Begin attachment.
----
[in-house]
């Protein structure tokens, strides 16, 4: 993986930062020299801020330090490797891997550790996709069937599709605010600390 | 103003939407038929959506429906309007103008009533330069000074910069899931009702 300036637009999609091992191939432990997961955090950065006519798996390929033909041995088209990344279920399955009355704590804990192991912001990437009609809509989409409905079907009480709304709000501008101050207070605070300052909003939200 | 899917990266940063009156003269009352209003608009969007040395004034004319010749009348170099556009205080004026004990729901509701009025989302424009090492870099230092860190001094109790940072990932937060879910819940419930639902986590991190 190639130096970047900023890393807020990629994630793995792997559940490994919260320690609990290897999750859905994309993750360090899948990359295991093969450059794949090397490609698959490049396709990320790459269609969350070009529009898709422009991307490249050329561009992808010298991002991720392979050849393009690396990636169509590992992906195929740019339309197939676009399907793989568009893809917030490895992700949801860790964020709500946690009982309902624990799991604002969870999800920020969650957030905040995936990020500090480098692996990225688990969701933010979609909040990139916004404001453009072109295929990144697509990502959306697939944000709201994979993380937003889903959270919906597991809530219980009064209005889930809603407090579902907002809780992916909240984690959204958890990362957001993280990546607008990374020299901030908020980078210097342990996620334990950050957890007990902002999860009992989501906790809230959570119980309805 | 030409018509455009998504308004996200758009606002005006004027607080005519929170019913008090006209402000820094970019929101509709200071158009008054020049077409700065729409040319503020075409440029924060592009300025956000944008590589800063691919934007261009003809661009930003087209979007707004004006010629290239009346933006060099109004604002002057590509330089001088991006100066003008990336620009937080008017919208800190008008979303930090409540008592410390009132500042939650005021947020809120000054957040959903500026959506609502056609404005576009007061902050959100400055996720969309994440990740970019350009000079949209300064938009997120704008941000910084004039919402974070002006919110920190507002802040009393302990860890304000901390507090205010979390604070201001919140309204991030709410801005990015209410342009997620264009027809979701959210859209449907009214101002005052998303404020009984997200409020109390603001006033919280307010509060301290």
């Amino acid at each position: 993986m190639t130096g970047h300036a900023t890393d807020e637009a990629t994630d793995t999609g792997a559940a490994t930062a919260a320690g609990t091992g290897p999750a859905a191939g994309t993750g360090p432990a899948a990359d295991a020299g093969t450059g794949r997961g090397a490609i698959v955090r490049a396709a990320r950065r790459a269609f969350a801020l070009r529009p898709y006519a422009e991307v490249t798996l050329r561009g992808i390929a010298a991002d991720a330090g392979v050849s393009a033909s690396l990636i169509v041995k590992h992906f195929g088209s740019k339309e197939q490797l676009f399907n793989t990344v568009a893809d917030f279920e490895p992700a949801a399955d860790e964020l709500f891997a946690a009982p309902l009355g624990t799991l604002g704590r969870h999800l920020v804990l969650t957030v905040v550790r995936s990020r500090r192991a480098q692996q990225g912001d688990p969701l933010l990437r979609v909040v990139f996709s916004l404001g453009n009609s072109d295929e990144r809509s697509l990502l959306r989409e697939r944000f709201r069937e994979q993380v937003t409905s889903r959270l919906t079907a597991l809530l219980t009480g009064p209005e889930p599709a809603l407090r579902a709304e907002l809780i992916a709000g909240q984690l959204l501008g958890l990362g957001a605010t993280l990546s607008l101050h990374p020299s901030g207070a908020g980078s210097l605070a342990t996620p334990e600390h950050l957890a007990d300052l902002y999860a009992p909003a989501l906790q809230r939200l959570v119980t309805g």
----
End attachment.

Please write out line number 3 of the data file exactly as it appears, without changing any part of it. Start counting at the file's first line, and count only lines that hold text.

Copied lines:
């Amino acid at each position: 993986m190639t130096g970047h300036a900023t890393d807020e637009a990629t994630d793995t999609g792997a559940a490994t930062a919260a320690g609990t091992g290897p999750a859905a191939g994309t993750g360090p432990a899948a990359d295991a020299g093969t450059g794949r997961g090397a490609i698959v955090r490049a396709a990320r950065r790459a269609f969350a801020l070009r529009p898709y006519a422009e991307v490249t798996l050329r561009g992808i390929a010298a991002d991720a330090g392979v050849s393009a033909s690396l990636i169509v041995k590992h992906f195929g088209s740019k339309e197939q490797l676009f399907n793989t990344v568009a893809d917030f279920e490895p992700a949801a399955d860790e964020l709500f891997a946690a009982p309902l009355g624990t799991l604002g704590r969870h999800l920020v804990l969650t957030v905040v550790r995936s990020r500090r192991a480098q692996q990225g912001d688990p969701l933010l990437r979609v909040v990139f996709s916004l404001g453009n009609s072109d295929e990144r809509s697509l990502l959306r989409e697939r944000f709201r069937e994979q993380v937003t409905s889903r959270l919906t079907a597991l809530l219980t009480g009064p209005e889930p599709a809603l407090r579902a709304e907002l809780i992916a709000g909240q984690l959204l501008g958890l990362g957001a605010t993280l990546s607008l101050h990374p020299s901030g207070a908020g980078s210097l605070a342990t996620p334990e600390h950050l957890a007990d300052l902002y999860a009992p909003a989501l906790q809230r939200l959570v119980t309805g």